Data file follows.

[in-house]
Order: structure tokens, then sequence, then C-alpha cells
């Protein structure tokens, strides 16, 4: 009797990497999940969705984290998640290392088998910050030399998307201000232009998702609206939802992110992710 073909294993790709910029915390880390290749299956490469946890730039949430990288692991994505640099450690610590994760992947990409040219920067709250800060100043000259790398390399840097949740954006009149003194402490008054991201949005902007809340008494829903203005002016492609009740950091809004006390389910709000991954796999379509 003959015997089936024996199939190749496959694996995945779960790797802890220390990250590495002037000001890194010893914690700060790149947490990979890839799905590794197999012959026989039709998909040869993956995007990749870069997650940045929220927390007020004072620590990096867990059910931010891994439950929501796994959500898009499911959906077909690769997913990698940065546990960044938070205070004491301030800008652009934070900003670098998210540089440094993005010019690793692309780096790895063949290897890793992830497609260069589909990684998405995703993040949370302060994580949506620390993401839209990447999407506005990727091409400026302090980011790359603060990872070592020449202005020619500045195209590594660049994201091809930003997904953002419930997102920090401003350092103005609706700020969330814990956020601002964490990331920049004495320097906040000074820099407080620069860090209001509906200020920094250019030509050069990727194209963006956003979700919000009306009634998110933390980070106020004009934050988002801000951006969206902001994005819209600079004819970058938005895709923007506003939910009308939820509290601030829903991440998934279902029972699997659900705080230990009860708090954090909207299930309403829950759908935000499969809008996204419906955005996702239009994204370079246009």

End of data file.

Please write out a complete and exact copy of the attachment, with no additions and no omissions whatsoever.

[in-house]
Order: structure tokens, then sequence, then C-alpha cells
């Protein structure tokens, strides 16, 4: 009797990497999940969705984290998640290392088998910050030399998307201000232009998702609206939802992110992710 073909294993790709910029915390880390290749299956490469946890730039949430990288692991994505640099450690610590994760992947990409040219920067709250800060100043000259790398390399840097949740954006009149003194402490008054991201949005902007809340008494829903203005002016492609009740950091809004006390389910709000991954796999379509 003959015997089936024996199939190749496959694996995945779960790797802890220390990250590495002037000001890194010893914690700060790149947490990979890839799905590794197999012959026989039709998909040869993956995007990749870069997650940045929220927390007020004072620590990096867990059910931010891994439950929501796994959500898009499911959906077909690769997913990698940065546990960044938070205070004491301030800008652009934070900003670098998210540089440094993005010019690793692309780096790895063949290897890793992830497609260069589909990684998405995703993040949370302060994580949506620390993401839209990447999407506005990727091409400026302090980011790359603060990872070592020449202005020619500045195209590594660049994201091809930003997904953002419930997102920090401003350092103005609706700020969330814990956020601002964490990331920049004495320097906040000074820099407080620069860090209001509906200020920094250019030509050069990727194209963006956003979700919000009306009634998110933390980070106020004009934050988002801000951006969206902001994005819209600079004819970058938005895709923007506003939910009308939820509290601030829903991440998934279902029972699997659900705080230990009860708090954090909207299930309403829950759908935000499969809008996204419906955005996702239009994204370079246009």